Adam Smith Assembly: His Visit To The Future (Written As If The Writer Is Adam Smith)

1161 words - 5 pages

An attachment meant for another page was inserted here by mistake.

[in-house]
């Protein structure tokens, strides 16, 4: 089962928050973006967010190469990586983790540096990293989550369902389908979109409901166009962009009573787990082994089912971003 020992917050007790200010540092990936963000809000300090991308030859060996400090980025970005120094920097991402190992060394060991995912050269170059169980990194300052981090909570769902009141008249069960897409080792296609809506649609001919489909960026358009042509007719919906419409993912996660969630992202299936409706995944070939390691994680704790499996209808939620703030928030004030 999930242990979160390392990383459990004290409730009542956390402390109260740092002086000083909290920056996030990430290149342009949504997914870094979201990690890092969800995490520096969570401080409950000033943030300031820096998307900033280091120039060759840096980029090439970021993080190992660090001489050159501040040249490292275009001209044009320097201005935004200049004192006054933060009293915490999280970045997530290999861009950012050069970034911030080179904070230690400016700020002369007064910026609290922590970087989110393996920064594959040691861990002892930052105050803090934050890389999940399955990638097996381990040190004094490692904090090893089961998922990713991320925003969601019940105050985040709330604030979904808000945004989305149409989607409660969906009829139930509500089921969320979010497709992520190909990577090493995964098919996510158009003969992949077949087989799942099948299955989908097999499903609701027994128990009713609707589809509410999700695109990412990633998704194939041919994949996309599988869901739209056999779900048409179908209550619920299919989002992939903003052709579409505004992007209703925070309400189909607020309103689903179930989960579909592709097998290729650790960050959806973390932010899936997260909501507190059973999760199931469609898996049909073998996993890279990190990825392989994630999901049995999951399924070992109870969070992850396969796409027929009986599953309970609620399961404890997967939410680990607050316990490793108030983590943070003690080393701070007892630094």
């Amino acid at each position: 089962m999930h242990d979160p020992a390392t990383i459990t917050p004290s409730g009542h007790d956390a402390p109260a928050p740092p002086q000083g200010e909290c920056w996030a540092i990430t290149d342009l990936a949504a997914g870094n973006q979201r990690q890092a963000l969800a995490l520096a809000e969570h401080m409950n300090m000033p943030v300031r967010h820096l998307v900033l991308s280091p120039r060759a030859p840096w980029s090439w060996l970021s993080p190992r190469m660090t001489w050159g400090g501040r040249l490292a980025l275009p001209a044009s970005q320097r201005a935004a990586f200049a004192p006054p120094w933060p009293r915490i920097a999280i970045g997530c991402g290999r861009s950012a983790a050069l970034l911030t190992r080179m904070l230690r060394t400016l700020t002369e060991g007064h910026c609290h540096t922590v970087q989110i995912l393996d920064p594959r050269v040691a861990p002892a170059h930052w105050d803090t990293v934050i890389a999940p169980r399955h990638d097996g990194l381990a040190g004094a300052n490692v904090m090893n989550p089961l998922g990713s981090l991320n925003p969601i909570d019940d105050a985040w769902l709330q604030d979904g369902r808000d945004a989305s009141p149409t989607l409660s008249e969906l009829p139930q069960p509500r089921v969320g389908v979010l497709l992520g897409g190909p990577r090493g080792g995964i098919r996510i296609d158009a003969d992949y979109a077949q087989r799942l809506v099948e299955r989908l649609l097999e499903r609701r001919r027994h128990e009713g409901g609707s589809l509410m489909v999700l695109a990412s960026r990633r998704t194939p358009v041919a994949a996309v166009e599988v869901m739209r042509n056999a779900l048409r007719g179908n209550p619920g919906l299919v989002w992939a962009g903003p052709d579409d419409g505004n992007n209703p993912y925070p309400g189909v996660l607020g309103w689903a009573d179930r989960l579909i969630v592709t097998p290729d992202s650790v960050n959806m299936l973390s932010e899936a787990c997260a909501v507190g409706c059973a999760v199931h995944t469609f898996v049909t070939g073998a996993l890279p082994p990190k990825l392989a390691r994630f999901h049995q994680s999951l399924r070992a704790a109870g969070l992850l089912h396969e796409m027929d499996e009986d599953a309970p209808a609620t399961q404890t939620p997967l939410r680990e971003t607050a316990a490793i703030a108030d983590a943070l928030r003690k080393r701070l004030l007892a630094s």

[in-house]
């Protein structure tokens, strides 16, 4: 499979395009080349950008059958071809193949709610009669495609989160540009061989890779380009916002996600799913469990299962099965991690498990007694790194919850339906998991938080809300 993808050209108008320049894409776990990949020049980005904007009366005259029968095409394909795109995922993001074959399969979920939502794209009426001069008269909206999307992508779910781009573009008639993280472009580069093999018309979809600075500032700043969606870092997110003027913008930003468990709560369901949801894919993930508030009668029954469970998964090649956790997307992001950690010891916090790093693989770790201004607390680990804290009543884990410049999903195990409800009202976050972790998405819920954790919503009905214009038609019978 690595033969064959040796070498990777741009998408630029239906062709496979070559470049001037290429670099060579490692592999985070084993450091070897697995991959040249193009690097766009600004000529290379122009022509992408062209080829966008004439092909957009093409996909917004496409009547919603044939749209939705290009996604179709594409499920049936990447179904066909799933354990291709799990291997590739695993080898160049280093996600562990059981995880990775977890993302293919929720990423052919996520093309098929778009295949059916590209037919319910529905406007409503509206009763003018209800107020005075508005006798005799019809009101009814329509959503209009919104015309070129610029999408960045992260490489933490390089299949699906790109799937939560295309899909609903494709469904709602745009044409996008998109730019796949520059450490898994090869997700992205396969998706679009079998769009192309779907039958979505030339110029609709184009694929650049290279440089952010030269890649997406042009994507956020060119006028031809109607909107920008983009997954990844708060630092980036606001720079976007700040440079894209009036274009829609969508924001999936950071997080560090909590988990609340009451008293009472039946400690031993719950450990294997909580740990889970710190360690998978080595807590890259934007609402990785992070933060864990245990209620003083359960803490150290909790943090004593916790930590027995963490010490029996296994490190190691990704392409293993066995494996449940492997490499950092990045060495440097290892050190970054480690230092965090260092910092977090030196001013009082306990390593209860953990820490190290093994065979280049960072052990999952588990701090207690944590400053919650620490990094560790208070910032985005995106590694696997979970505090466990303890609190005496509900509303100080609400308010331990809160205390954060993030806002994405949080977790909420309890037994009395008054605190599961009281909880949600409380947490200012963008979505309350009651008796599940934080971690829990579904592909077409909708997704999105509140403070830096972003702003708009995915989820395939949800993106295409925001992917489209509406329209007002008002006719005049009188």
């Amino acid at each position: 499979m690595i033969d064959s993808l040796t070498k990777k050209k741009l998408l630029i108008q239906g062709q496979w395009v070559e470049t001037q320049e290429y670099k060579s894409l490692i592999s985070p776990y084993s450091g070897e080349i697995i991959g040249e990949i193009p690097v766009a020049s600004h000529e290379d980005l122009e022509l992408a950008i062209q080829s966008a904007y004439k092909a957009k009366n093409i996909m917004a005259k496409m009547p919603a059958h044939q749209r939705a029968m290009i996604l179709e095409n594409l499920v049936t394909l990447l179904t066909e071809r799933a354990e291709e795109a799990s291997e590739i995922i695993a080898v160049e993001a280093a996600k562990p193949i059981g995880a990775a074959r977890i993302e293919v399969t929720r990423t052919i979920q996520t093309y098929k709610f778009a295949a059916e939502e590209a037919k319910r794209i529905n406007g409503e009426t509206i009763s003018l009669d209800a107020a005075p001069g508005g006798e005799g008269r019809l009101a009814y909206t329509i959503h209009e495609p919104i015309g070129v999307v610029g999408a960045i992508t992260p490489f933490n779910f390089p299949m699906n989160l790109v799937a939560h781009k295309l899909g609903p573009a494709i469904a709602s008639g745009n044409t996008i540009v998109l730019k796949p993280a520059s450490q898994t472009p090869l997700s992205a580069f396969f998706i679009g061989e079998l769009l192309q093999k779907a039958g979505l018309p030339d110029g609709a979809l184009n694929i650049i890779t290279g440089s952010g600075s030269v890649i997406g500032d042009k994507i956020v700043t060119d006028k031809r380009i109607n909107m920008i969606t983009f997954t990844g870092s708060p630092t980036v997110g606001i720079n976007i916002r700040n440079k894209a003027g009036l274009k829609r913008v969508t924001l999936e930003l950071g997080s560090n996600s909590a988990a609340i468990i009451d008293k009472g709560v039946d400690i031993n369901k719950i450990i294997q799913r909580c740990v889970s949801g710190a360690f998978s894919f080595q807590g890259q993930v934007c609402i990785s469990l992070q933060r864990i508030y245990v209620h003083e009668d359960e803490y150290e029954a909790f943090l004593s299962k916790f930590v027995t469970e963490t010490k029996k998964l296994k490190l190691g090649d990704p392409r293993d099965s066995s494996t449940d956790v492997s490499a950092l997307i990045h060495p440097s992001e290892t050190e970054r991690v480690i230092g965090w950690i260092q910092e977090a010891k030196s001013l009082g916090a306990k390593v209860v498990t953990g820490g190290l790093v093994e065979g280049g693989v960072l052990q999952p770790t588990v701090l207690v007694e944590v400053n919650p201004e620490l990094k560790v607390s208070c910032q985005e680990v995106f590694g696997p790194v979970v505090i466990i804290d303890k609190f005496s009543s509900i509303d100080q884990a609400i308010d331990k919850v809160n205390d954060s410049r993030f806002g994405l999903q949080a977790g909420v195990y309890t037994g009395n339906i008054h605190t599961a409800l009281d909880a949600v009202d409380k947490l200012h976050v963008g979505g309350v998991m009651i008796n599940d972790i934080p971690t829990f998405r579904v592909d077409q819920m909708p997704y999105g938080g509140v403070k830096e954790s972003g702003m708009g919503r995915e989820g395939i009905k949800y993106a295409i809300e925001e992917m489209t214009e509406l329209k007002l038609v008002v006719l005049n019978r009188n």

Adam Smith Assembly: His Visit to the Future Hello. For those of you who do not know me, I am Adam Smith, the economist, and philosopher. I would like to start by saying how much this means to me to be here in (name of your school) speaking to you all. Although my time is limited, I will try to cover the most important parts of my existence. I suppose I will tell you about my life, my famous books, and my contribution to philosophy. I was born in 1723, in a town called Kirkaldy, Fife, Scotland. I can not tell you the exact date of my birth because I was too young to remember. I do know, however, that my priest baptized me on June 5, 1723. Most of my childhood was a bore. I spent my days going to school and working on pointless reports. When I was finally finished with school, I was ready to move on to big things. ("Adam Smith" Encyclopedia of Philosophy) In 1752, I was chosen to be Professor of Logic at Glasgow University where I then "[transferred] to the chair of moral philosophy" (Lucid). I worked as a professor for about twenty-five years. During this time I published my first book, Theory of Moral Sentiments, a book about " [the] standards of ethical conduct that hold society together" (Lucid). I moved to London in 1776 where I wrote The Wealth of Nations. Nothing spectacular happened right after I published the book. Two years later I was appointed commissioner of customs in Edinburgh, Scotland. During this time, I devoted much of my income to numerous, but secret, acts of charity. (Honderich, Ted) During my life, as I mentioned before, I wrote two books, Theory of Moral Sentiments, and The wealth of Nations. Not many people read them, well, not while I am alive anyway. Some say that my books "occasionally glint with wry wit,"(New Criterion) but for the most part are very dull and boring. Then again now that I think about it, I "[seem] to have been a singularly unamusing man"(New Criterion). Anyway, in The Wealth of Nations, the people down at Cyberpoint Limited say I: Laid the intellectual framework that explained the free market and still holds true today. [The book] most often recognized for the expression "the invisible hand," which [I] used to demonstrate how self-interest guides the most efficient use of resources in a nation's economy, with public welfare coming as a by-product. To underscore [my] laissez-faire convictions, [I] argued that state and personal efforts, to promote social good, are ineffectual compared to unbridled market forces.They are correct, but my original concern was the British government, not the United States. I wrote my other book, Theory of Moral Sentiments in 1759. In this book, I give an analysis of various feelings and psychological dispositions relating to morality, an account that I invite readers to test against their own experience of these feelings. In another way, the book is also about ethics, since I regard the moral sentiments as the best...

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